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I find the justice system in Harry Potter very interesting. One one hand, it seems similar to the justice system in the real world: there are trials where the accused can call a witness.

'I may be wrong,' said Dumbledore pleasantly, 'but I am sure that under the Wizengamot Charter of Rights, the accused has the right to present witnesses for his or her case? Isn't that the policy of the Department of Magical Law Enforcement, Madam Bones?' he continued, addressing the witch in the monocle.

On the other hand, there are many examples when suspects don't get a trial. For example, both Hagrid and Sirius were sent to Azkaban without a trial.

So how does the justice system in Harry Potter work? And is Rowling trying to make some sort of commentary here?

  • Hint: you can write an excellent answer to this question using the article Expecto Patronus: or How the Wizarding World Really Works (Part 1). – user111 Jul 24 '17 at 15:38
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    I'm not sure that there is a full-fledged legal system; it's been a while, but it's entirely possible that the system works in whatever way the plot requires. If you need a fair court with witnesses, fine; if not, not. (Also note that Sirius' case was during or right after a war, so that might affect things.) – Shokhet Jul 24 '17 at 15:40
  • @Shokhet read the article I linked in the comments. – user111 Jul 24 '17 at 15:42
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    This question sits on the uncomfortable line between Lit SE and Sci Fi & Fantasy SE. Since it's more about the world-building than the writing, it might do better on the latter. – Bob Tway Jul 25 '17 at 8:42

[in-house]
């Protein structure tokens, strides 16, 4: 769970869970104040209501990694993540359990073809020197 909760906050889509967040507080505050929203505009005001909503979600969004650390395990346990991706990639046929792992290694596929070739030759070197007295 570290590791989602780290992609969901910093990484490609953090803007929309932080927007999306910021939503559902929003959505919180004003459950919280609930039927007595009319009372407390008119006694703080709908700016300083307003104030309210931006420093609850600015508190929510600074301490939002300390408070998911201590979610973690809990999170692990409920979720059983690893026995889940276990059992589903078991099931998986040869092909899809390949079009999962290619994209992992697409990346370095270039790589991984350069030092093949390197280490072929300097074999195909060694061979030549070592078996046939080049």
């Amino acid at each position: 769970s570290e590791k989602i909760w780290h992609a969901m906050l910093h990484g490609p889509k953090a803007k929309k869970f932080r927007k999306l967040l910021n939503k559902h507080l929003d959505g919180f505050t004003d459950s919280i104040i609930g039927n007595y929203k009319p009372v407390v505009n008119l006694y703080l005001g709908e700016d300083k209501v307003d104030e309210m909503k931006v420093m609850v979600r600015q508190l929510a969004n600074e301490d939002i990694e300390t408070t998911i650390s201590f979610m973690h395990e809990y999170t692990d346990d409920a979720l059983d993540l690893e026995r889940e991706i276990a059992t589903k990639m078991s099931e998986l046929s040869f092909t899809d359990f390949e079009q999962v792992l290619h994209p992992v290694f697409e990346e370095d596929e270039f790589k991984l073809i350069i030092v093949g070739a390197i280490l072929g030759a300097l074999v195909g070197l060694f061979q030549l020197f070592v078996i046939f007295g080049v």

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Very closely related (on Science Fiction SE): Why did the wizarding society seem to have such a weak view of civil rights?

Following the answers there, people that were sent to prison without trials (e.g. Hagrid, who was sent to prison without even having been charged with anything "as a precaution," or Sirius Black, who at least had clear charges against him even if he wasn't actually tried) "because of fear and political expediency," as the accepted answer on the linked question says. In the case of Hagrid, quite simply, the Ministry wants to be seen as doing something. The fact is they have no clue what the Monster of Slytherin was and they were completely powerless to stop it, but of course they couldn't/wouldn't actually admit that.

Scrimgeour was quite explicit about this when discussing the case of Stan Shunpike with Harry:

“Well, of course, to you it will matter enormously,” said Scrimgeour with a laugh. “But to the Wizarding community at large ... it’s all perception, isn’t it? It’s what people believe that’s important."

(Half-Blood Prince, Chapter 16, A Very Frosty Christmas).

It's worth noting at this point that Muggle societies aren't above holding people in prison without charges, trials or habaes corpus out of fear (consider, for example, internment of Japanese in the U.S. during WWII or certain other more recent events - I'll let you draw the inference as to which ones I'm referring to), so perhaps we shouldn't be entirely surprised to learn that Wizarding society has done the same thing.

With that said, as discussed in the other Q&A, Wizarding society's view of civil rights seems to be considerably weaker and less "modern" than current views of civil rights, and there were major procedural problems with the trials when they were held at all (e.g. the fact that the chief law enforcement officer also served as both the chief judge and chief prosecutor). These procedural flaws are a major reason that Cornelius Fudge's blatant attempt to railroad Harry Potter nearly succeeded.

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    This is an OK answer, but it could be improved substantially by taking a look at this article: pharnabazus.livejournal.com/715.html – user111 Jul 25 '17 at 15:38
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    @Hamlet Since you keep talking about that article in relation to this question, perhaps you could make a self-answer out of it? – Rand al'Thor Jul 31 '17 at 15:02

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